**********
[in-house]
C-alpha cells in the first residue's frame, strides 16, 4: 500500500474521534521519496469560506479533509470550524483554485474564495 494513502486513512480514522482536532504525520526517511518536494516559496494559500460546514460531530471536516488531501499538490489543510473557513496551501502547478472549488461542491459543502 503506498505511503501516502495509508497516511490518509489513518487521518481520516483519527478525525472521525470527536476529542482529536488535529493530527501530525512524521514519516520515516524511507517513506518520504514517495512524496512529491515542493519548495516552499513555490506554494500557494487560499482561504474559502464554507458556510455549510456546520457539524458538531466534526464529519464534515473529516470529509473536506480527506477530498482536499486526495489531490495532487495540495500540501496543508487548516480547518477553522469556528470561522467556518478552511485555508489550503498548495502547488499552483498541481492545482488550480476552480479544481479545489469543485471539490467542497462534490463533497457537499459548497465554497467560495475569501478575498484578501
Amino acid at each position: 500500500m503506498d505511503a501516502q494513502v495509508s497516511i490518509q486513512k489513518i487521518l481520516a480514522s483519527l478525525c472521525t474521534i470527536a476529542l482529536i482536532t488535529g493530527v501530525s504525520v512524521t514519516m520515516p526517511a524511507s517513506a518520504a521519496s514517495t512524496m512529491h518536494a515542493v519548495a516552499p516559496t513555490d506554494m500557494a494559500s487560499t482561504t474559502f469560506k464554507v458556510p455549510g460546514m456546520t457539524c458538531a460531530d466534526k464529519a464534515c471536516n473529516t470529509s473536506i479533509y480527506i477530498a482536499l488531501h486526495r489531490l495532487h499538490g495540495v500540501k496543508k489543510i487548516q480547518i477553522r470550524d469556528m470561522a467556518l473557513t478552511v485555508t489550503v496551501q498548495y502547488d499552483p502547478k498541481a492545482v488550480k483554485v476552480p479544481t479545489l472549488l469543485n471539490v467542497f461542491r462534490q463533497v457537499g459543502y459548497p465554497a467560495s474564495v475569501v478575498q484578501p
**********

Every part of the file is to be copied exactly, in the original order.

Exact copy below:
[in-house]
C-alpha cells in the first residue's frame, strides 16, 4: 500500500474521534521519496469560506479533509470550524483554485474564495 494513502486513512480514522482536532504525520526517511518536494516559496494559500460546514460531530471536516488531501499538490489543510473557513496551501502547478472549488461542491459543502 503506498505511503501516502495509508497516511490518509489513518487521518481520516483519527478525525472521525470527536476529542482529536488535529493530527501530525512524521514519516520515516524511507517513506518520504514517495512524496512529491515542493519548495516552499513555490506554494500557494487560499482561504474559502464554507458556510455549510456546520457539524458538531466534526464529519464534515473529516470529509473536506480527506477530498482536499486526495489531490495532487495540495500540501496543508487548516480547518477553522469556528470561522467556518478552511485555508489550503498548495502547488499552483498541481492545482488550480476552480479544481479545489469543485471539490467542497462534490463533497457537499459548497465554497467560495475569501478575498484578501
Amino acid at each position: 500500500m503506498d505511503a501516502q494513502v495509508s497516511i490518509q486513512k489513518i487521518l481520516a480514522s483519527l478525525c472521525t474521534i470527536a476529542l482529536i482536532t488535529g493530527v501530525s504525520v512524521t514519516m520515516p526517511a524511507s517513506a518520504a521519496s514517495t512524496m512529491h518536494a515542493v519548495a516552499p516559496t513555490d506554494m500557494a494559500s487560499t482561504t474559502f469560506k464554507v458556510p455549510g460546514m456546520t457539524c458538531a460531530d466534526k464529519a464534515c471536516n473529516t470529509s473536506i479533509y480527506i477530498a482536499l488531501h486526495r489531490l495532487h499538490g495540495v500540501k496543508k489543510i487548516q480547518i477553522r470550524d469556528m470561522a467556518l473557513t478552511v485555508t489550503v496551501q498548495y502547488d499552483p502547478k498541481a492545482v488550480k483554485v476552480p479544481t479545489l472549488l469543485n471539490v467542497f461542491r462534490q463533497v457537499g459543502y459548497p465554497a467560495s474564495v475569501v478575498q484578501p